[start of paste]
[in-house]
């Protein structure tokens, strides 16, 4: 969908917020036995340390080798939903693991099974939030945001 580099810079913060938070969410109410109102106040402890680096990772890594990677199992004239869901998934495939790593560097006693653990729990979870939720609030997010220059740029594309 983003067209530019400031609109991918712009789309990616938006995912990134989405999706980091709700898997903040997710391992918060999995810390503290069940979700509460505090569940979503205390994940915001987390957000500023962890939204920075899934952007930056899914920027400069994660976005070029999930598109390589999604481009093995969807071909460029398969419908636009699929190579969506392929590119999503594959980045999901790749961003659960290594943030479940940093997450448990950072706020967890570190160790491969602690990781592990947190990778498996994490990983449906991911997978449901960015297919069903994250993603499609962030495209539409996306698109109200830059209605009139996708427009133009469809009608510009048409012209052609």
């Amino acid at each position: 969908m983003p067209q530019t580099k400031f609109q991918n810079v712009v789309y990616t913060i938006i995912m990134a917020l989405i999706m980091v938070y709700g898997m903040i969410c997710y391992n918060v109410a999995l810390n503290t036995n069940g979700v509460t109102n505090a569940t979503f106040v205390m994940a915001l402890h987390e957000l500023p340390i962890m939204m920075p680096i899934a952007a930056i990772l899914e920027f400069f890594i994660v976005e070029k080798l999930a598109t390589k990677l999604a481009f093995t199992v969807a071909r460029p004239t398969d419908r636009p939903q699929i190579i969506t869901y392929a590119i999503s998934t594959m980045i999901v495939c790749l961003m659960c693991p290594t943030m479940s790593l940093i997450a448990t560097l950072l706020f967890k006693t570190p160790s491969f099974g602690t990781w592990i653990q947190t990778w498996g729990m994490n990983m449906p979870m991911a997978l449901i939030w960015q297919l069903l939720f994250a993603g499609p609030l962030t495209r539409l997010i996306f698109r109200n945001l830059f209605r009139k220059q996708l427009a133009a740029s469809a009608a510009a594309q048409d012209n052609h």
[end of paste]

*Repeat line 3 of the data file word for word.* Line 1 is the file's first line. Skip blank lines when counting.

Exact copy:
């Amino acid at each position: 969908m983003p067209q530019t580099k400031f609109q991918n810079v712009v789309y990616t913060i938006i995912m990134a917020l989405i999706m980091v938070y709700g898997m903040i969410c997710y391992n918060v109410a999995l810390n503290t036995n069940g979700v509460t109102n505090a569940t979503f106040v205390m994940a915001l402890h987390e957000l500023p340390i962890m939204m920075p680096i899934a952007a930056i990772l899914e920027f400069f890594i994660v976005e070029k080798l999930a598109t390589k990677l999604a481009f093995t199992v969807a071909r460029p004239t398969d419908r636009p939903q699929i190579i969506t869901y392929a590119i999503s998934t594959m980045i999901v495939c790749l961003m659960c693991p290594t943030m479940s790593l940093i997450a448990t560097l950072l706020f967890k006693t570190p160790s491969f099974g602690t990781w592990i653990q947190t990778w498996g729990m994490n990983m449906p979870m991911a997978l449901i939030w960015q297919l069903l939720f994250a993603g499609p609030l962030t495209r539409l997010i996306f698109r109200n945001l830059f209605r009139k220059q996708l427009a133009a740029s469809a009608a510009a594309q048409d012209n052609h």